A Weekend Farm Visit

November 13, 2015

This past Sunday, I took a trip to a gorgeous farm that was an hour train ride outside the city. It reminded me that fresh air doesn’t have to mean smog, and that there are animals that are totally worth interacting with (unlike the rats that scurry down the New York streets). 
I went with my two hilarious friends Lala and Amelia because they are the only one’s who shared the same excitement for seeing animals and eating the most delicious snacks from the Blue Hill Cafe at Stone Barns. If you haven’t heard of this place, then you need to watch the AMAZING Netflix docuseries Chef’s Table (episode two). The whole place is run by Dan Barber the leader of the farm-to-table food revolution.
The three of us had a fantastic time running around, taking pictures, and feeding animals (like this baby pig who is giving some serious side-eye). Lala and Amelia are defiantly my biggest foodie friends, and they for sure are the only ones who were willing to wake up at 7 in the morning and catch the train that would drop us off near by the farm. 

Despite how tired we were at the end of the day— none of us are early risers— it was totally worth it. For the most part people are pretty far removed from the process of how their food ends up in their fridge. Seeing the farm first hand solidified my appreciation for people that want animals to have a good life. It was a gorgeous day, and the farm looked like the perfect background for the most basic of basic fall photoshoots (Don’t worry, we all resisted taking pictures of ourselves jumping/throwing/frolicking through fallen leaves). 

Homemade Garlic Naan Bread

November 03, 2015

Naan naan naan naan hey hey hey goodbye! That’s how the lyrics go, right? I can assure you that minutes after serving these to friends (or eating them all by yourself) they will be gone. This was my first time making it, and I have quickly discovered that nothing is better than scorching hot naan straight from the pan (not even the frozen ones from Trader Joe’s). 

As long as your yeast is good and foams when added to sugar water (as pictured above), then this recipe is basically foolproof. Also, it will make your home smell so damn delicious that you won’t be able to stop yourself from tearing into them as they come off the stove. 

The dough is super easy to work with and goes well with just about any flavorings you add to it. I kept it simple by melting butter over a few cloves of minced garlic and spreading it over the dough right before putting it in the hot pan. The sound and smell of the popping garlic butter every time a new piece was placed in the skillet was absolutely my favorite part of making this recipe. 

Since I made each piece of naan pretty small, I used my fingers to press the dough balls flat. But you could also use a rolling pin dusted with flour if you prefer (I just like keeping dishes to a minimum).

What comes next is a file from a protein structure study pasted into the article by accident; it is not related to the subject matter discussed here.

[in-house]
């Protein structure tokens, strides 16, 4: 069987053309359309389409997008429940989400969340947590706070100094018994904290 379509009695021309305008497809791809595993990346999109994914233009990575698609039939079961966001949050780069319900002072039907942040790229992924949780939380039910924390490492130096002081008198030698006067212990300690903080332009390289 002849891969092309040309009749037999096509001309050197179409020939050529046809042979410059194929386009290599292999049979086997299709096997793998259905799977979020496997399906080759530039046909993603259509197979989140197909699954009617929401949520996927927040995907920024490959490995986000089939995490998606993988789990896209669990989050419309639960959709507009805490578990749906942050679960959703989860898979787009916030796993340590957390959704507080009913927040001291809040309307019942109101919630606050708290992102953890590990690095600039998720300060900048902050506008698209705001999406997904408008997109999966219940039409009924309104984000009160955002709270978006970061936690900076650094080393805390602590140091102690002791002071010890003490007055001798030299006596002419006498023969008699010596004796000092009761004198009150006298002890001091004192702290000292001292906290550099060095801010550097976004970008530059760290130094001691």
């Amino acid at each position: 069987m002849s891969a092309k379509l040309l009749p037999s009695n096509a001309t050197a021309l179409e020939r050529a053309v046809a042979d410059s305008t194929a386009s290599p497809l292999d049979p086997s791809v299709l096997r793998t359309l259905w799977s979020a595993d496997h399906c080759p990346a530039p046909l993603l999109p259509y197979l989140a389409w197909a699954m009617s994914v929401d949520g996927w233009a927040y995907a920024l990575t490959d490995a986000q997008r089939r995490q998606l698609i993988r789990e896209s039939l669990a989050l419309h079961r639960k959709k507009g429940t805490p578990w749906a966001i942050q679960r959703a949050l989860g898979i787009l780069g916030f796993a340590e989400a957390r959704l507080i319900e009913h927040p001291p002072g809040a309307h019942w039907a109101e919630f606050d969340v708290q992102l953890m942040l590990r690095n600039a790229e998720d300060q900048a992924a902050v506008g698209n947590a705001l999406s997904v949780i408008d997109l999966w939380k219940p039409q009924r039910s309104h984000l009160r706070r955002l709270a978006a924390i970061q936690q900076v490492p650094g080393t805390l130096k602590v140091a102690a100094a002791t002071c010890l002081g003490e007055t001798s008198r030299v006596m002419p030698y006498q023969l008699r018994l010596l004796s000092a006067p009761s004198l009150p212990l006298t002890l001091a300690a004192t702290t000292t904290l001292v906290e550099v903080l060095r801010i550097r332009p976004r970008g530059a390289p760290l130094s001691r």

You can make each piece as big as your pan will allow, but since I like mini things, and because I have a tiny little 6-inch cast iron skillet, I chose to make these smaller than what you’d normally get in a restaurant. 

RECIPE (lightly adapted from Gimme Some Oven)
makes 8 regular sized pieces or 16 mini pieces
  • 1 cup warm water
  • 2 tablespoons honey
  • 1 (.25 ounce) package active dry yeast (about 2 1/4 teaspoons)
  • 3 1/2 cups all-purpose flour (or 2 cups white whole wheat flour + 1 1/2 cups all-purpose flour)
  • 1/4 cup plain greek yogurt
  • 2 teaspoons salt
  • 1/2 teaspoon baking powder
  • 1 egg
  • 1/4 cup (4 tablespoons) butter
  • 3 cloves garlic, minced

  1. In the bowl of a stand mixer fitted with dough hook, combine the honey and water, then pour yeast on top of the water. Allow the yeast to rest for 10 minutes.
  2. Add flour, yogurt, salt, baking powder, and egg. Mix at medium speed until dough is smooth and comes away from the sides of the bowl. 
  3. Take dough out of mixing bowl, then spray the bowl with cooking spray. Make the dough into a ball shape then place it back into the greased bowl. Cover the bowl with a damp cloth or plastic wrap and allow to rest for 1 hour in a warm place. The dough should double in size.
  4. As the dough is rising, place butter and garlic into a microwave safe bowl and microwave for 1 minute (or until butter is bubbling and thoroughly melted).
  5. When the dough has finished rising, dust your work surface, and remove the dough from the bowl.
  6. Shape your dough into a nice round ball and cut it into 16 (or 8) pieces. Start by cutting the ball of dough in half, then halving each of those halves until you have the desired number of pieces (this helps make sure each dough ball is relatively even). 
  7. Use your hands or a rolling pin to flatten out each piece. I like to make them on the thin side (less than 1/4-inch) so they bubble more and aren’t too doughy on the inside.
  8.  Place a cast-iron skillet over medium heat. Before transferring a rolled out piece of dough onto the skillet, drizzle a spoon-full of the garlic butter over the dough and spread evenly with the back of the spoon.
  9. Place buttered side of the dough down in the pan to cook for about a minute. When large bubbles are formed spread another spoonful of the garlic butter over the uncooked side, then flip. The cooked side should have even golden brown patches. 
  10. Lower the heat to a low setting and cook the other side for another minute (depending on how hot your pan is it may need less time). You’ll know the other side is done when the bubbled areas are a deep golden brown color. 
  11. Place cooked naan on a plate and cover with foil or a kitchen towel. 
  12. (Optional) Before serving lightly brush garlic butter over naan and top with any fresh herbs you may have on hand.